Right-wing extremist terrorism was more often deadly: Nearly a third of incidents involved fatalities, for a total of 79 deaths, while 13 percent of Islamist cases caused fatalities. (The total deaths associated with Islamist incidents were higher, however, reaching 90, largely due to the 2009 mass shooting at Fort Hood in Texas.)
Incidents related to left-wing ideologies, including ecoterrorism and animal rights, were comparatively rare, with 19 incidents causing seven fatalities – making the shooting attack on Republican members of Congress earlier this month somewhat of an anomaly.
Have to admit, it’s a very extensive article. The quotes above aside, it also points out how federal resources are used to target Islamists far more than right-wing-extremists. Which is disproportionate to the number of crimes right-wing-extremists commit compared to Islamic extremists, or even left-wing-extremists, which even when combined is still lower than the crimes committed by right-wing-extremists. The point the article is making is that right-wing-extremists (implying extreme conservative whites) are more responsible for acts of domestic terrorism, and causing fatalities by those terrorist acts, than any other political/religious group in the United States. As far as I can currently tell, there’s no disputing this (though I am open to opinions, with data to back them, that oppose this conclusion).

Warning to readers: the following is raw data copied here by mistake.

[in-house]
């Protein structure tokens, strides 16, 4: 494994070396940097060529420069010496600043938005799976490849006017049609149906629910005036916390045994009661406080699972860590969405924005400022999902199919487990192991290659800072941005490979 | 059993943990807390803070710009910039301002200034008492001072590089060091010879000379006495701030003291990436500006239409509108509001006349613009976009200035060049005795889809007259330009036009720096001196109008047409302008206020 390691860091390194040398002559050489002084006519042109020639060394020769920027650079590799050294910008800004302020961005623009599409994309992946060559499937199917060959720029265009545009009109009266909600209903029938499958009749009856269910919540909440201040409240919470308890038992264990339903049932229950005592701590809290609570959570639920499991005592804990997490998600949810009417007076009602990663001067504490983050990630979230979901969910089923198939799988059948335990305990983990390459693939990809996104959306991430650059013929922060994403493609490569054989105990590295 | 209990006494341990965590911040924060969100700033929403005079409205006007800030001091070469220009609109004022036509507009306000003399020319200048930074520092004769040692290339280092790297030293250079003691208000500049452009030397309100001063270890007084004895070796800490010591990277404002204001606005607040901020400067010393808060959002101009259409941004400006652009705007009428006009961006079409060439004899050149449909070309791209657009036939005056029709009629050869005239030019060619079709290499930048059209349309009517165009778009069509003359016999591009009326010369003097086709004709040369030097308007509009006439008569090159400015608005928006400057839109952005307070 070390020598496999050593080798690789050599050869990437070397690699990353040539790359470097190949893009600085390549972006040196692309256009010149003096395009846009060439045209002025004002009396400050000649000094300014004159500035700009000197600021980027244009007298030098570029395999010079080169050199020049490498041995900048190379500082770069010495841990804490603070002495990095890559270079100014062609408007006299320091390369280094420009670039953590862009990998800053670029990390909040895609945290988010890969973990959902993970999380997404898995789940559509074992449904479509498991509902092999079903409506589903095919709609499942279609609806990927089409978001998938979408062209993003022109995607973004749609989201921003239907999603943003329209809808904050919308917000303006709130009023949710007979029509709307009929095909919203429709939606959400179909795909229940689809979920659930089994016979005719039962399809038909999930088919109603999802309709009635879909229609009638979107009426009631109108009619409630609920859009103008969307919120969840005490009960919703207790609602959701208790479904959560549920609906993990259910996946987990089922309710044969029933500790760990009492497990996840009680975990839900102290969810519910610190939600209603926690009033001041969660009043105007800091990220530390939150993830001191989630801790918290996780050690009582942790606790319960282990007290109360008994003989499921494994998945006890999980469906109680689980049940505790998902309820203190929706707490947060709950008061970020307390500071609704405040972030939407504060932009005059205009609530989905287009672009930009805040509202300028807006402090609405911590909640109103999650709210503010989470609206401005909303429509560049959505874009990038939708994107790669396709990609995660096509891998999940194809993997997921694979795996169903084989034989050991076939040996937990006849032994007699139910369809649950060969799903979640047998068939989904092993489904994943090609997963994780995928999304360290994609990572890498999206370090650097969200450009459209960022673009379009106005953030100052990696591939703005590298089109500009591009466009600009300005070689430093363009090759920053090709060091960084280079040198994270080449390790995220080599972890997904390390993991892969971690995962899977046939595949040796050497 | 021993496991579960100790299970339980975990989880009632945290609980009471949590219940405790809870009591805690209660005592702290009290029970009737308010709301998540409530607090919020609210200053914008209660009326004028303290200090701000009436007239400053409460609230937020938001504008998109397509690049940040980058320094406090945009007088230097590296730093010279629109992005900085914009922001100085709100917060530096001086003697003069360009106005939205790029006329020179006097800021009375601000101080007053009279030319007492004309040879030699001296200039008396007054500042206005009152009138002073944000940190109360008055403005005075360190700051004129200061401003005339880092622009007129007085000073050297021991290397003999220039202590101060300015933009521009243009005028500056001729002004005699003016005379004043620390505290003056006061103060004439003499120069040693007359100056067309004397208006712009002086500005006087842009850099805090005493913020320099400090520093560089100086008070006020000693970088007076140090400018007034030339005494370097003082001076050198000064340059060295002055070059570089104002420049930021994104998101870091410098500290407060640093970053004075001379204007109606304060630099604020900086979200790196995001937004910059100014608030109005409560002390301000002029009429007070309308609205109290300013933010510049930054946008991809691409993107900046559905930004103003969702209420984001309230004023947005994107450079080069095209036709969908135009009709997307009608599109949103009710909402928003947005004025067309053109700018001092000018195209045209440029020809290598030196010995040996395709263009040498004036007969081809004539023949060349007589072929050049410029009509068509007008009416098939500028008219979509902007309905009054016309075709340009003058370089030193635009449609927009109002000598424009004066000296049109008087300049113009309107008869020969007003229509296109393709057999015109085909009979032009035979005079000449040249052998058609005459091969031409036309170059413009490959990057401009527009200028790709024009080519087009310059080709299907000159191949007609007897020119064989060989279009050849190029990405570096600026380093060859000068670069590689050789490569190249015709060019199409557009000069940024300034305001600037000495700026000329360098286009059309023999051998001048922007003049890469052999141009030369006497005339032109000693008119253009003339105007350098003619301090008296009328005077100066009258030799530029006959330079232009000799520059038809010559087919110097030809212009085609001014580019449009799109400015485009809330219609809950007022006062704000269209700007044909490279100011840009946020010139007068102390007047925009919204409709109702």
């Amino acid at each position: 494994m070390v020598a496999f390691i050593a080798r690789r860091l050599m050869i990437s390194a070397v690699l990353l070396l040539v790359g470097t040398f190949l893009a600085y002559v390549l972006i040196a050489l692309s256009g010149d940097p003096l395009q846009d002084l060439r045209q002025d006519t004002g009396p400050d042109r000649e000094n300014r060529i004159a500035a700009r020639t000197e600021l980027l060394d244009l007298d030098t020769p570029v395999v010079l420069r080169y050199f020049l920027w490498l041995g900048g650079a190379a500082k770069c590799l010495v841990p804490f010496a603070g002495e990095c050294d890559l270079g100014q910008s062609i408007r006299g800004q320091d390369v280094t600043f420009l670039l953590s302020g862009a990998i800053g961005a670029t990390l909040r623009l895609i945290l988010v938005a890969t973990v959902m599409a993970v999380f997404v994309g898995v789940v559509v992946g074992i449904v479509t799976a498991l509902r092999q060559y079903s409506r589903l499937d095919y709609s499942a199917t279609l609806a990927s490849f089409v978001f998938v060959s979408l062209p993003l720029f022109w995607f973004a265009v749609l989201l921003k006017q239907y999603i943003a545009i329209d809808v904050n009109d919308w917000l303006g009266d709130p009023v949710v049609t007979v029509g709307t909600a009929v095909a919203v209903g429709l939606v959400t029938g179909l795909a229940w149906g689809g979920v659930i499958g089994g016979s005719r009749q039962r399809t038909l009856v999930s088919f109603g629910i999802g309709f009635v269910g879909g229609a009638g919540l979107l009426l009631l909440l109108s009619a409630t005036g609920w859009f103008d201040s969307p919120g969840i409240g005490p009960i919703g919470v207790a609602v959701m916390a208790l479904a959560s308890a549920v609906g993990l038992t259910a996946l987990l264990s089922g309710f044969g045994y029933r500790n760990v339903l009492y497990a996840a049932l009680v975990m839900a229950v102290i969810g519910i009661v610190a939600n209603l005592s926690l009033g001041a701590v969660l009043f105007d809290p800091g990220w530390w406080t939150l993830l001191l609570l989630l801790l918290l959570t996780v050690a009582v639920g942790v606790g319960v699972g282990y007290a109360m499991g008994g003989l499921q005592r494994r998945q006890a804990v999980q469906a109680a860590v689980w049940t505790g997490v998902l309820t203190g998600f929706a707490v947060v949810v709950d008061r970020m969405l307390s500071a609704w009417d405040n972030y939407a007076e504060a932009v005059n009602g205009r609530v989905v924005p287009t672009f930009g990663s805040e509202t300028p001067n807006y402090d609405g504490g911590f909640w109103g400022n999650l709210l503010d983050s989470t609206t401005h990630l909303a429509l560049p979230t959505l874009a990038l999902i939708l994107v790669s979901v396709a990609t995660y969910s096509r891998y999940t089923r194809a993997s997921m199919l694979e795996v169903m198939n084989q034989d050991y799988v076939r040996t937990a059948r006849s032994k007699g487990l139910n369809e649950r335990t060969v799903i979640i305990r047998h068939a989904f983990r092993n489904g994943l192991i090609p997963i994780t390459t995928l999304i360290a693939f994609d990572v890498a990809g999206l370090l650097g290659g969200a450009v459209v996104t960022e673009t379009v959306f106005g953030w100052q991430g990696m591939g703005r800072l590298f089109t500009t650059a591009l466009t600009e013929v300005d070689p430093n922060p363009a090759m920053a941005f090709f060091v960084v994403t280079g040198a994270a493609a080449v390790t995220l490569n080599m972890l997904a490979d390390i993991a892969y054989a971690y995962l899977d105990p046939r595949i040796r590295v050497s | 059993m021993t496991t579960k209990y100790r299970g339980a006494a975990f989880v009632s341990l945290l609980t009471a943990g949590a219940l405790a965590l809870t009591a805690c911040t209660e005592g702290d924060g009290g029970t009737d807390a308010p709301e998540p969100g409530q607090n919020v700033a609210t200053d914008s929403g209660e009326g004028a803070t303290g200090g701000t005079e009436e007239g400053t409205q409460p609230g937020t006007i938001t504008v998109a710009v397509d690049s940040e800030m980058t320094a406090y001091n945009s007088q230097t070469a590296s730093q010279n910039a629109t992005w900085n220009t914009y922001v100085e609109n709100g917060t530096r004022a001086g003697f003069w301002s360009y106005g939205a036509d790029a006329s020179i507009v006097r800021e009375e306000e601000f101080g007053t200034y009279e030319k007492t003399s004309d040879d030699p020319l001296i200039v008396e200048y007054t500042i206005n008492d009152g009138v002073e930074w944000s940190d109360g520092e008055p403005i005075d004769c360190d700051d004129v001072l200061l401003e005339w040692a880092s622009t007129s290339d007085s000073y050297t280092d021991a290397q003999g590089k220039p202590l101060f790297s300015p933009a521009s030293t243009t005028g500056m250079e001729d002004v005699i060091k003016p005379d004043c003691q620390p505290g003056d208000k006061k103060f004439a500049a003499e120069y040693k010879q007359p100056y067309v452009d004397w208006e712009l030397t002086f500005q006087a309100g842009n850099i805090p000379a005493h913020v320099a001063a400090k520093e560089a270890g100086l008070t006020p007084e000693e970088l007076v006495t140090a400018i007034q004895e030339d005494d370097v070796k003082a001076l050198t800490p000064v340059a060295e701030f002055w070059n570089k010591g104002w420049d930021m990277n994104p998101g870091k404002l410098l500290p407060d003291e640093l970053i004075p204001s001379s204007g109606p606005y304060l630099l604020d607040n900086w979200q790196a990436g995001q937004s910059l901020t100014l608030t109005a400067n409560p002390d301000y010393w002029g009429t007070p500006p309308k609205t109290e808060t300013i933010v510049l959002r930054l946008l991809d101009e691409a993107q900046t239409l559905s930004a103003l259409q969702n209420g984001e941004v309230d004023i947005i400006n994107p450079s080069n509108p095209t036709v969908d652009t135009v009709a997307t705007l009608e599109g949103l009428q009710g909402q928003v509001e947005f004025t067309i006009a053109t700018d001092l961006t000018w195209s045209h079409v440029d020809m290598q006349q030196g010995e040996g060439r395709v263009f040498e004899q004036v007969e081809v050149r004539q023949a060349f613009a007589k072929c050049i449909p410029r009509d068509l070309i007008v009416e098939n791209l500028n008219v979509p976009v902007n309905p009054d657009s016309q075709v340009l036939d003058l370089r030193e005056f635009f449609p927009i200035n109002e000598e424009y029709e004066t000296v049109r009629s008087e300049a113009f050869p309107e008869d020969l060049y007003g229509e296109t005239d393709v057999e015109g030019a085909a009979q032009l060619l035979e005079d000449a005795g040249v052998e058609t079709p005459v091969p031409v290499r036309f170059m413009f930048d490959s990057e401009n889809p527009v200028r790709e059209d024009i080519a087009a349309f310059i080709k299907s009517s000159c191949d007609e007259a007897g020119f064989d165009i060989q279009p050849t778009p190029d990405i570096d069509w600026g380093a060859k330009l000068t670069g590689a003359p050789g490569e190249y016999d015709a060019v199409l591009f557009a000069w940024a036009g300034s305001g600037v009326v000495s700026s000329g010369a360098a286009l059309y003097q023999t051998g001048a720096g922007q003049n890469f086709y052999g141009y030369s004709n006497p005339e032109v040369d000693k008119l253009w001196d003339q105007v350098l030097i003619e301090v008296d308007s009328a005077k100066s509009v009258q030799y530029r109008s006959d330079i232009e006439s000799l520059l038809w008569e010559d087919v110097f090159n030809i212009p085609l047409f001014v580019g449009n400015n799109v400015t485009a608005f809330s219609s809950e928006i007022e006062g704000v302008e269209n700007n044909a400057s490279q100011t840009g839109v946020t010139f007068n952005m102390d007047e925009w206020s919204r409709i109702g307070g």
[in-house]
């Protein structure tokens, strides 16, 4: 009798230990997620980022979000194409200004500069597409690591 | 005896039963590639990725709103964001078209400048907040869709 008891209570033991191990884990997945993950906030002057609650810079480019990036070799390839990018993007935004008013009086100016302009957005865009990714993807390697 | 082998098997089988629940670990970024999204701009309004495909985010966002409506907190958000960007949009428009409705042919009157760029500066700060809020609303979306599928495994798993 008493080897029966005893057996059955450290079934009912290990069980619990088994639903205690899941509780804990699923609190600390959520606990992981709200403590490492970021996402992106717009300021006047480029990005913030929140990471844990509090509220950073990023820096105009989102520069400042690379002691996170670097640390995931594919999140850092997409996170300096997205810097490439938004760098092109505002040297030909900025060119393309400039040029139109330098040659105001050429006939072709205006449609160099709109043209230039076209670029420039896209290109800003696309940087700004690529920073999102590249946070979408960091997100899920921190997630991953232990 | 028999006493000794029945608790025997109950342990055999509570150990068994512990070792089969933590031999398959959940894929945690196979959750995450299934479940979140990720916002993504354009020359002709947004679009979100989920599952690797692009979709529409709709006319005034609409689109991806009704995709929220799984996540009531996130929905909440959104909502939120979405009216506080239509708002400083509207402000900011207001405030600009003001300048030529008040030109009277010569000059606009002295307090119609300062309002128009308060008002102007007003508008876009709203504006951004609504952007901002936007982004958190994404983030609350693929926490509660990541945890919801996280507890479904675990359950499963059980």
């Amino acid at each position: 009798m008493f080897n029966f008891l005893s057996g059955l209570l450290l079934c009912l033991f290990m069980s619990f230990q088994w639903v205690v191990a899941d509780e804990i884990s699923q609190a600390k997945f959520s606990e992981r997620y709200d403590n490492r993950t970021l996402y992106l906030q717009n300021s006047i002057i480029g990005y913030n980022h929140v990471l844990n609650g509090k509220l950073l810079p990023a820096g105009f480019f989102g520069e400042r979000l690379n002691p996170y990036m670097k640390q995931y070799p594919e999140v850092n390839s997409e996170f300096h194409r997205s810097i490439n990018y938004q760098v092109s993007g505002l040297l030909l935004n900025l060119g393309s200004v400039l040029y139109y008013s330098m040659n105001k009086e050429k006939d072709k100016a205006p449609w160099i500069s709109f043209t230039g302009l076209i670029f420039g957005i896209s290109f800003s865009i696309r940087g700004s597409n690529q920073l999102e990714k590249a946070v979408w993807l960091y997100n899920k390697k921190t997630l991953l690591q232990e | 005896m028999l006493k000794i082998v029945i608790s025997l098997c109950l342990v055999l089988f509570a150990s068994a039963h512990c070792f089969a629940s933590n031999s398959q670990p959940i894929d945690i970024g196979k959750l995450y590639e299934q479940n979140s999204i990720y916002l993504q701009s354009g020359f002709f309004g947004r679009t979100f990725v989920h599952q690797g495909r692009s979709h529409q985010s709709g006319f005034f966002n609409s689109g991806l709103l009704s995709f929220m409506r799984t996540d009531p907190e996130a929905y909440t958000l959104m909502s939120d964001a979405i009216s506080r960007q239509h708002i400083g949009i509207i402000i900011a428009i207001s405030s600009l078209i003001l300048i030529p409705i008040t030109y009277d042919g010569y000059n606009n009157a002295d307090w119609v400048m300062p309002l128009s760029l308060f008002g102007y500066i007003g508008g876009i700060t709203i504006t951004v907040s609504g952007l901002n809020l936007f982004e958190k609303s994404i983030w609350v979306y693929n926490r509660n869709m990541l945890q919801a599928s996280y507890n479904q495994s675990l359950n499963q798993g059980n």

However, don’t be fooled by this. This found a way to take the broad discussion of dangers posed by groups based on their political/religious leanings, and narrowed it down in a way to make it appear that we should all be more critical and wary of right-wingers than left-wingers (there’s the muslims too, but for the purpose of this discussion we’ll leave them out of this for now; they were worth mentioning just because of the context the above article is to be taken). It only focuses on acts of terrorism, as the article defines it. It doesn’t take into account gang-violence, non-terror related incidents of fatalities. You know, where the big numbers are.